PLANTS, LLC Partners with WVU Extension on NASA WV Space Grant

Award will Support Development of Hydroponics Curriculum for Grades 4-5 STEM Learning

Fourth and fifth graders in Ohio County and throughout West Virginia will learn about hydroponics as an alternative crop production technique through a STEM education project funded by the NASA West Virginia Space Grant Consortium. The award titled, Hydroponics Curriculum for Grades Four and Five STEM Learning (Hydroponics) will provide students in upper elementary grades hands-on STEM learning opportunities through a series of six hydroponics lessons.

The team leading this project illustrates the benefits of partnerships that bring WVU Extension specialists together with small business entrepreneurs with technical expertise. Karen Cox, Ohio County WVU Extension agent brings her expertise in agriculture and natural resources to show how the Hydroponics Education program can be integrated into Extension’s educational resources for youth. Laurie Ruberg, Ph.D., CEO of PLANTS, LLC, has extensive experience using the technology and research available from NASA to create STEM learning tools and activities. This project supports both Extension and NASA education goals by connecting youth to information and knowledge that enables them to change their lives and improve their communities. The Hydroponics project will also align with the NASA Human Exploration Mission goals as it will introduce participating youth to space biology research conducted on the International Space Station.

“The Hydroponics curriculum development project will address an observed need for access to garden based learning for youth who do not have access to soil or land,” Ohio County Extension agent Karen Cox explains.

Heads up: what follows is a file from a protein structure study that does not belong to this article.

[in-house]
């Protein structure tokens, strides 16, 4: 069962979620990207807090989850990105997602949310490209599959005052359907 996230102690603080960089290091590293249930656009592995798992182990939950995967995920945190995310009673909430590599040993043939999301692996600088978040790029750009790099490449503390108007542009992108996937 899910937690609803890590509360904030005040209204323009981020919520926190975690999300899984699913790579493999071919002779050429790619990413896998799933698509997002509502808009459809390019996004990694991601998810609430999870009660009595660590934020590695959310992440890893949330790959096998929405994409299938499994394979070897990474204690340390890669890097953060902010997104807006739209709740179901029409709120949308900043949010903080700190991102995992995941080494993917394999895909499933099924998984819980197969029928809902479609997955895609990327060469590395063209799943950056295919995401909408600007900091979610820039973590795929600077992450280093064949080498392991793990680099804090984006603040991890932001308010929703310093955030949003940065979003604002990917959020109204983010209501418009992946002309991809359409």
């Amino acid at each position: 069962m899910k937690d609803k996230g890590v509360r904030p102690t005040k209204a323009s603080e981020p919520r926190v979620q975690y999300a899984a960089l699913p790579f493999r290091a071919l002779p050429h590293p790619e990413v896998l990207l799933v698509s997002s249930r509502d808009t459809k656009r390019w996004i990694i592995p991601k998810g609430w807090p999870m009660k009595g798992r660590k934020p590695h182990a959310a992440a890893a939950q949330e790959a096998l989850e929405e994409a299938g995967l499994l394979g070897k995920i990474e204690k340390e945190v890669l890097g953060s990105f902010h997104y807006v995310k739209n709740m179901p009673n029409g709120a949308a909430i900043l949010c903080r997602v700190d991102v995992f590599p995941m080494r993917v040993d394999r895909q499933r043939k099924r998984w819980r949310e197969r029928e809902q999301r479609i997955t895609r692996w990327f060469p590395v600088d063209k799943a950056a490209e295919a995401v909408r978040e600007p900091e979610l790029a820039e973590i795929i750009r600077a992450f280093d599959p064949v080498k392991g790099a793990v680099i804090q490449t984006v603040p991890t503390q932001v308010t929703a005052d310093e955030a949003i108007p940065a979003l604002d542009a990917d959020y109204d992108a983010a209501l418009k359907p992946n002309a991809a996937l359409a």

As Ruberg explains, “The Hydroponics project will get kids collecting and sharing data while designing, building, and testing soilless agriculture systems. Students will be able to see how their hydroponics parallel NASA Space Station Live: Cultivating Plant Growth videos.”

A review of existing Extension 4-H resources on hydroponics shows that materials exist at the high school level, but no 4-H materials are available for grades four and five. Creating this hydroponics curriculum so that it is available in digital format would be an innovative step for the West Virginia 4-H program. Disseminating this resource digitally to 4-H and school groups will greatly increase access to this material for underserved and diverse populations in urban areas who may not act access to traditional garden based learning programs.

Potential impact from this project includes: Improved engagement of youth in STEM learning opportunities, improved engagement in school in general, and increased interest in STEM based fields. We also anticipate improved consumption of fruits and vegetables by youths as well as increased home production of produce among families that do not have a yard. This in turn will improve food security, family engagement and support, and help to reduce nutritional deficits experienced by lower income families.

Some of the questions that students will be exploring during their hydroponic activities are:
• Can hydroponic crops be grown organically?
• What effect do different types of lighting have on plant growth, development, and taste?
• What type of hydroponic system and crop planning could be used to feed a family on a year-round basis?
• What are the input costs and output values for growing produce year round using a hydroponic system?

One of the key learning goals of the Hydroponics project is to guide students to collect consistent and accurate data about their hydroponic crops and production systems. This is an important practice for all types of STEM investigations and is a critical element of the Hydroponics project.

Three partners on this project share a mission to promote health, wellness, and positive change for all West Virginians. PLANTS (Plant Lessons and eNgaging Technology Systems) was established in 2013 as a way to respond to teacher requests to help set up hydroponic systems in their classrooms. Teachers expressed interest in hydroponics as a way to engage students in science, technology, engineering, art, and mathematics (STEAM) topics. The WVU Extension Service is a state agency charged with developing and teaching best practices for sustainable agriculture while working on a variety of levels to foster community improvement. Try This WV is a non-profit devoted to helping West Virginians improve their health through healthy eating and physical activity—hydroponics supports these goals by helping families grow edible plants on a year-round basis.